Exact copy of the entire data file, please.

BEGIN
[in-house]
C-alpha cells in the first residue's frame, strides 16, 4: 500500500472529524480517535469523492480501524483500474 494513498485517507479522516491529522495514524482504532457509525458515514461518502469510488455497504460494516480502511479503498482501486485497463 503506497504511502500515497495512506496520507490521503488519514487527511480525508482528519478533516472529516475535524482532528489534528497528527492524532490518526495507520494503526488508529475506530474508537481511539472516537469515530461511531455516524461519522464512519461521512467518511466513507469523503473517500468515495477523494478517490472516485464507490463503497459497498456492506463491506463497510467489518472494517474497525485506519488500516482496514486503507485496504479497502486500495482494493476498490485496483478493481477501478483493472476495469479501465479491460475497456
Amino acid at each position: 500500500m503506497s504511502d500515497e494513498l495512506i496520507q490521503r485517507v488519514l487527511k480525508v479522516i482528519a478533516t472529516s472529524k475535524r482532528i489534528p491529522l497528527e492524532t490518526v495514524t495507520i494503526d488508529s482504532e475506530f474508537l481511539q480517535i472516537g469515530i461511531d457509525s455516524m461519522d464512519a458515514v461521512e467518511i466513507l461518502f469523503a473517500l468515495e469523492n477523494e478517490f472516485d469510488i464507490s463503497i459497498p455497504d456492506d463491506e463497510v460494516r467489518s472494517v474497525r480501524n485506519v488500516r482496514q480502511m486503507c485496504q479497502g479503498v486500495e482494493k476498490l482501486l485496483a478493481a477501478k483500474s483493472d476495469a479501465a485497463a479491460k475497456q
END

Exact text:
[in-house]
C-alpha cells in the first residue's frame, strides 16, 4: 500500500472529524480517535469523492480501524483500474 494513498485517507479522516491529522495514524482504532457509525458515514461518502469510488455497504460494516480502511479503498482501486485497463 503506497504511502500515497495512506496520507490521503488519514487527511480525508482528519478533516472529516475535524482532528489534528497528527492524532490518526495507520494503526488508529475506530474508537481511539472516537469515530461511531455516524461519522464512519461521512467518511466513507469523503473517500468515495477523494478517490472516485464507490463503497459497498456492506463491506463497510467489518472494517474497525485506519488500516482496514486503507485496504479497502486500495482494493476498490485496483478493481477501478483493472476495469479501465479491460475497456
Amino acid at each position: 500500500m503506497s504511502d500515497e494513498l495512506i496520507q490521503r485517507v488519514l487527511k480525508v479522516i482528519a478533516t472529516s472529524k475535524r482532528i489534528p491529522l497528527e492524532t490518526v495514524t495507520i494503526d488508529s482504532e475506530f474508537l481511539q480517535i472516537g469515530i461511531d457509525s455516524m461519522d464512519a458515514v461521512e467518511i466513507l461518502f469523503a473517500l468515495e469523492n477523494e478517490f472516485d469510488i464507490s463503497i459497498p455497504d456492506d463491506e463497510v460494516r467489518s472494517v474497525r480501524n485506519v488500516r482496514q480502511m486503507c485496504q479497502g479503498v486500495e482494493k476498490l482501486l485496483a478493481a477501478k483500474s483493472d476495469a479501465a485497463a479491460k475497456q